Heart failure (HF) prevalence continues to rise in the United States with an estimated 6.5 million adults afflicted with the disease.1 Left ventricular assist device (LVAD) therapy for end-stage HF patients has increased over the past decade in both bridge-to-transplant (BTT) patients awaiting heart transplantation and DT patients ineligible for heart transplantation.2–5 Because of the need for chronic anticoagulation therapy on LVAD support in tandem with other underlying comorbidities, thromboembolic and hemorrhagic complications remain a common cause of morbidity and mortality in these patients.6–9
Continuous-flow LVADs are typically implanted through the left ventricular apex and move blood systemically via a spinning impeller. The combination of blood-contacting prosthetic material, shear force generated by the spinning impeller, and potential blood stasis around the inflow cannula gives rise to a procoagulant milieu, increasing the risk for thromboembolism.10 Anticoagulation and antiplatelet therapies are used to mitigate the risk of thromboembolism. However, there is a delicate balance between bleeding and thrombosis that must be met to achieve long-term safety and to avoid hemocompatibility-related adverse events (HRAEs).11
Anticoagulation with vitamin K antagonists (VKA) is the standard of care for minimizing HRAE in LVAD patients and is typically started early in the postoperative phase once surgical bleeding has subsided. Once VKA therapy is initiated, the intensity of therapy is measured by the international normalized ratio (INR) with the standard INR goal of 2.0–3.0. As LVAD patients spend most of their time outside of the hospital setting, it is difficult to determine whether a patient remains within INR goal longitudinally. Rosendaal et al.12 developed a method to determine the amount of time patients remain within the desired INR goal, also known as the time in therapeutic range (TTR). Taking a patient’s individual INR results and assuming the change between values is linear, one can determine the percentage of time a patient is within the targeted range between each INR check.12,13 Thus, the quality of anticoagulation management can be evaluated by measuring TTR. Evidence has shown an increased risk of both thrombosis and bleeding events when the TTR decreased in the months before these events.14,15 A meta-analysis of TTR in LVAD patients revealed a mean TTR of only 46.5%, highlighting the difficulties associated with maintaining goal anticoagulation levels and their contribution to the high rates of bleeding and thromboembolic complications.16
A better understanding of the morbidity and mortality related to the maintenance of TTR remains an important clinical question for LVAD patients. The HeartWare HVAD System (Medtronic, Minneapolis, MN) is a centrifugal flow pump with hybrid magnetic and hydrodynamic suspension of the impeller that was approved by the Food and Drug Administration (FDA) for both BTT and DT indications, as well as both sternotomy and thoracotomy surgical implant approaches.17–21 Manufacturer Instructions for Use recommends long-term oral anticoagulation therapy using warfarin, to maintain an INR goal between 2.0 and 3.0, and aspirin, usually 325 mg daily.22 Two multivariable analyses of the HVAD System identified the INR value as an independent risk factor for pump thrombosis (INR < 2.0) and hemorrhagic cerebrovascular accidents (INR > 3.0).23,24 The aim of this study was to determine the clinical impact of TTR in patients receiving the HeartWare HVAD System in the ENDURANCE and ENDURANCE Supplemental Trials.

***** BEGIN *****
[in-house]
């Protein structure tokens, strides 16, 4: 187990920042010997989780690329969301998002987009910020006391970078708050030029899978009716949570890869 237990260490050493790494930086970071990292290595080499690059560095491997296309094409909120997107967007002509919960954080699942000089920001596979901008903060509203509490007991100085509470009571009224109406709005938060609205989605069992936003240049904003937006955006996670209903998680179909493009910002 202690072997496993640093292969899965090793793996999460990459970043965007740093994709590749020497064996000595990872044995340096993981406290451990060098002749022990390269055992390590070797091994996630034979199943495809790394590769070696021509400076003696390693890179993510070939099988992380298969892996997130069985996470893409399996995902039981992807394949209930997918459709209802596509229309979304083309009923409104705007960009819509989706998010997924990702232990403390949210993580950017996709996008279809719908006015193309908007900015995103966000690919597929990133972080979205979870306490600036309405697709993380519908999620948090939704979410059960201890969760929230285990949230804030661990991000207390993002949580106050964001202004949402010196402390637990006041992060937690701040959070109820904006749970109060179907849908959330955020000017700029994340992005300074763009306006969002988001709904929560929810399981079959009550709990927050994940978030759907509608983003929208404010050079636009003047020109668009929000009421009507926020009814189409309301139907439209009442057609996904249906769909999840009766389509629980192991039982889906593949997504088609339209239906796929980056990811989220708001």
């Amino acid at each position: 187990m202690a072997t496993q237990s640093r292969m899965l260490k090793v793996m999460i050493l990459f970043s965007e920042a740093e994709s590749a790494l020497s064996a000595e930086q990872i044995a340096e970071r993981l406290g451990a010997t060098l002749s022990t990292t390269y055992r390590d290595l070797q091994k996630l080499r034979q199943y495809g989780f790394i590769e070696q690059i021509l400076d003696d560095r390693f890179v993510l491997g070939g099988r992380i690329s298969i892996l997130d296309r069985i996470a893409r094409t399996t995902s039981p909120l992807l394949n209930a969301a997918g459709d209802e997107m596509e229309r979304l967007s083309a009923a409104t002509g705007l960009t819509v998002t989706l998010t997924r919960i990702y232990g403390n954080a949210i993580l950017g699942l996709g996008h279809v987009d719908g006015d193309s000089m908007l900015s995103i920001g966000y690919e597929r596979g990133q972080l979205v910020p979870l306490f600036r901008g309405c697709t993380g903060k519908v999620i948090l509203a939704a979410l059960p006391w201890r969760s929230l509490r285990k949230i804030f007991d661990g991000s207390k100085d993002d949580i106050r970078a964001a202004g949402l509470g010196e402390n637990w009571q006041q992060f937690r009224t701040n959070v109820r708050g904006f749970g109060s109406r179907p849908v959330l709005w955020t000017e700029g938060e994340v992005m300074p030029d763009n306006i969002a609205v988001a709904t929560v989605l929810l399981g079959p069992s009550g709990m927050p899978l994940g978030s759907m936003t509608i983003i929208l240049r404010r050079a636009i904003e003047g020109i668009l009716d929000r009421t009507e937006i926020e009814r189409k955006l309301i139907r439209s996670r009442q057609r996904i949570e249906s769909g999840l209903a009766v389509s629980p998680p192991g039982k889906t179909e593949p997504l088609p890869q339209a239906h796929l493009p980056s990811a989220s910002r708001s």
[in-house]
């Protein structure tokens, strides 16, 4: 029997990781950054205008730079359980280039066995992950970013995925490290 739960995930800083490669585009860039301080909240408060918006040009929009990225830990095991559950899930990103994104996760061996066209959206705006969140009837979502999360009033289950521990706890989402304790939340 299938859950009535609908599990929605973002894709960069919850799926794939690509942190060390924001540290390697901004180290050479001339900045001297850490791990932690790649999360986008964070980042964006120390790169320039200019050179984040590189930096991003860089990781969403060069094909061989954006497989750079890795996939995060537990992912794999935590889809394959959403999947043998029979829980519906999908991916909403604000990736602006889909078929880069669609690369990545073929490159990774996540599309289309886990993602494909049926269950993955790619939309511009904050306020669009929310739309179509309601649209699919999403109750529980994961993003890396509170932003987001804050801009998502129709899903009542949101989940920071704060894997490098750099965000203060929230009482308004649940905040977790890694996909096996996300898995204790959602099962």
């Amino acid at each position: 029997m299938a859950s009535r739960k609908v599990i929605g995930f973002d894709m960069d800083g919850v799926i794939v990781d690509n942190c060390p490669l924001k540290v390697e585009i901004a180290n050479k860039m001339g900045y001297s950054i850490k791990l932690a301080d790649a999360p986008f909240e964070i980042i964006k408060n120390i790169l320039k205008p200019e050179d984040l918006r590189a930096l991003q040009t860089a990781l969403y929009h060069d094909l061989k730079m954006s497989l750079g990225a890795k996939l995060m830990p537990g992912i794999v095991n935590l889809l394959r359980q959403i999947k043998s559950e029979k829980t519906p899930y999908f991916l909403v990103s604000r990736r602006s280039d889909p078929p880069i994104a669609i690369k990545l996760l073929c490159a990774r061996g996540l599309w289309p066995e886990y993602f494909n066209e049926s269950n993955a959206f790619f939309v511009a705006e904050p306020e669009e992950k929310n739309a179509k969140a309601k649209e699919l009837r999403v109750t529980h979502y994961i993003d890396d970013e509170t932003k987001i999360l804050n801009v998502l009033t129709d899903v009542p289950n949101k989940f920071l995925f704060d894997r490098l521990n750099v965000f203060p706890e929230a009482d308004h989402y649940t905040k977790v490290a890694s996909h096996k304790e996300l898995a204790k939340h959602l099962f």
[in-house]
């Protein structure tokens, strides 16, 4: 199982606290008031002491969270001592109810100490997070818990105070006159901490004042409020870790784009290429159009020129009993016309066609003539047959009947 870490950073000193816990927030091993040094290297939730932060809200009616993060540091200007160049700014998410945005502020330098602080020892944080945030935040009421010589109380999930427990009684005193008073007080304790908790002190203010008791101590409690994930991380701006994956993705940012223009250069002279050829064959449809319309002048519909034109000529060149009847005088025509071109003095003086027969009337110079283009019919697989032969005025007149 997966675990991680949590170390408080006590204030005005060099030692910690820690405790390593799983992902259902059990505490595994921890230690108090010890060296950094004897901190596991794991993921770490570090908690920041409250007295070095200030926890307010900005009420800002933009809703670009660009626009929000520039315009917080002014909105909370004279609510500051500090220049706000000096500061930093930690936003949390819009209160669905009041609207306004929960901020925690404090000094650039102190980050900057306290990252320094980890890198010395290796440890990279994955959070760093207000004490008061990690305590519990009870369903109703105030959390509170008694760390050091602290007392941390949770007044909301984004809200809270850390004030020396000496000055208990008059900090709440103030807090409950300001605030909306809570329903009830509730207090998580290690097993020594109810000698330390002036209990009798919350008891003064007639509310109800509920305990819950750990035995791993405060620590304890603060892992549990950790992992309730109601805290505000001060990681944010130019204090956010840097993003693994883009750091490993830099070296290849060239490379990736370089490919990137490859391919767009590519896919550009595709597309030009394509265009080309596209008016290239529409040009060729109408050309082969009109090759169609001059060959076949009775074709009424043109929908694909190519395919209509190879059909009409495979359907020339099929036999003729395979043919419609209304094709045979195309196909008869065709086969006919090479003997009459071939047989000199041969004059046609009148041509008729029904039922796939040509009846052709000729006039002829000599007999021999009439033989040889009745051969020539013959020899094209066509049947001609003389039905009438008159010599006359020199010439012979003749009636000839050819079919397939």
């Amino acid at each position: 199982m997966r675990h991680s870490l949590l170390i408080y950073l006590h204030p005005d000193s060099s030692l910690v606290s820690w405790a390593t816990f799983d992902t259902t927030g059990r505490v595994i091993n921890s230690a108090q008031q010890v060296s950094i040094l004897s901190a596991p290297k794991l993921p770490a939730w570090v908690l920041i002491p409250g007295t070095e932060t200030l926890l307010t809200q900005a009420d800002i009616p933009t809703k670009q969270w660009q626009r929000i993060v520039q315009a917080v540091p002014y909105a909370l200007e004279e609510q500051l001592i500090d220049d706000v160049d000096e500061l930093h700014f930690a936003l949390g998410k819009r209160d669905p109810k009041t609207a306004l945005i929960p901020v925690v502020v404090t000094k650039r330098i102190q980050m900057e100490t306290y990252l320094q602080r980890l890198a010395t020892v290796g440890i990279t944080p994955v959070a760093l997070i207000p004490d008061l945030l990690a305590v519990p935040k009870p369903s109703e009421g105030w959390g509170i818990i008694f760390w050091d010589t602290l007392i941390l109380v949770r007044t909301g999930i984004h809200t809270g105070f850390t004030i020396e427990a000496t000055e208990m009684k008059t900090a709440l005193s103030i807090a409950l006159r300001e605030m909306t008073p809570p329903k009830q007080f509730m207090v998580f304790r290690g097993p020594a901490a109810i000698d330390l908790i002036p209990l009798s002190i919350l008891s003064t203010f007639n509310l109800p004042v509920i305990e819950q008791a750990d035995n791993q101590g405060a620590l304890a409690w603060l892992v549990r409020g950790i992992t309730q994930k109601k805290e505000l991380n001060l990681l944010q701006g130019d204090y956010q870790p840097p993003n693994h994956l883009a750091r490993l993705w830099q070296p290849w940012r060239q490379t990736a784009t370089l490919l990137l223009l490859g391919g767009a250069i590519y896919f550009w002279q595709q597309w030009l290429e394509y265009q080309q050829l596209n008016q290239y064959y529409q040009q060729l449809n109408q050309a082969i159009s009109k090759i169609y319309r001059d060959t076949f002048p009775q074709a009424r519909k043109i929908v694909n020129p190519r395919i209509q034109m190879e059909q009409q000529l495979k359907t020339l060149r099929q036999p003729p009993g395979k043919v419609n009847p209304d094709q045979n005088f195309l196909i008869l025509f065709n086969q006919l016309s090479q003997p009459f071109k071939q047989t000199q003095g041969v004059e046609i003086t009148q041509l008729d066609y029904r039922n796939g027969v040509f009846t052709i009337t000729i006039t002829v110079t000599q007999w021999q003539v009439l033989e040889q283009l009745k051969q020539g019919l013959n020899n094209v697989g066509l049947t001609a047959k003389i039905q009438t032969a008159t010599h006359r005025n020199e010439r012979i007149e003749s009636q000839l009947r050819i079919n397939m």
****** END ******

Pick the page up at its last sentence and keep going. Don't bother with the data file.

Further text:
Study Design and Definitions
The ENDURANCE and ENDURANCE Supplemental Trials have been previously reported.19,20 The ENDURANCE Trial was a multicenter, prospective, controlled, randomized, unblinded trial examining the safety and efficacy of the HVAD System compared with a control (HeartMate II Left Ventricular Assist System, HMII, Abbott Inc., Abbott Park, IL) in heart transplant ineligible, end-stage HF patients (n = 296 HVAD patients).19 The primary endpoint was noninferiority and survival at 24 months alive on originally implanted device, free from disabling stroke, and free from explant for myocardial recovery or transplant. The ENDURANCE Supplemental Trial was a multicenter, prospective, controlled, randomized, unblinded trial to determine the effects of blood pressure management on survival in DT patients with the HVAD System (n = 308 HVAD patients) compared with standard of care in the same control device (HMII).20 In both trials, INR blood tests were captured at baseline preimplant, at index hospitalization discharge, monthly from 1 to 24 months postimplant, and as needed with adverse events, targeting an INR within therapeutic range of 2.0–3.0. Institutional Review Board approval and patient consent were obtained by the participating institutions before patient enrollment in the above listed clinical trials. Both studies were conducted in compliance with FDA regulations for Good Clinical Practices.
A total of 604 HVAD DT patients were analyzed. HeartMate II control subjects were not included in this analysis. Eligible patients (n = 495) were included in the study if they had >1 INR test result recorded 1–24 months postimplant. International normalized ratio values were included in the analysis as reported by the study protocol and included both phlebotomy lab draw and point-of-care testing. Patients were separated into three cohorts based on the percentage of time reported INR values were within the therapeutic range (2.0–3.0): low TTR (10–39% TTR), moderate TTR (40–69% TTR), and high TTR (≥70% TTR). Time in therapeutic range was calculated based on INRs reported from 1 to 24 months postimplant. It is important to note that out-of-range INRs could be either sub or supratherapeutic per the predefined INR goal range of 2.0–3.0.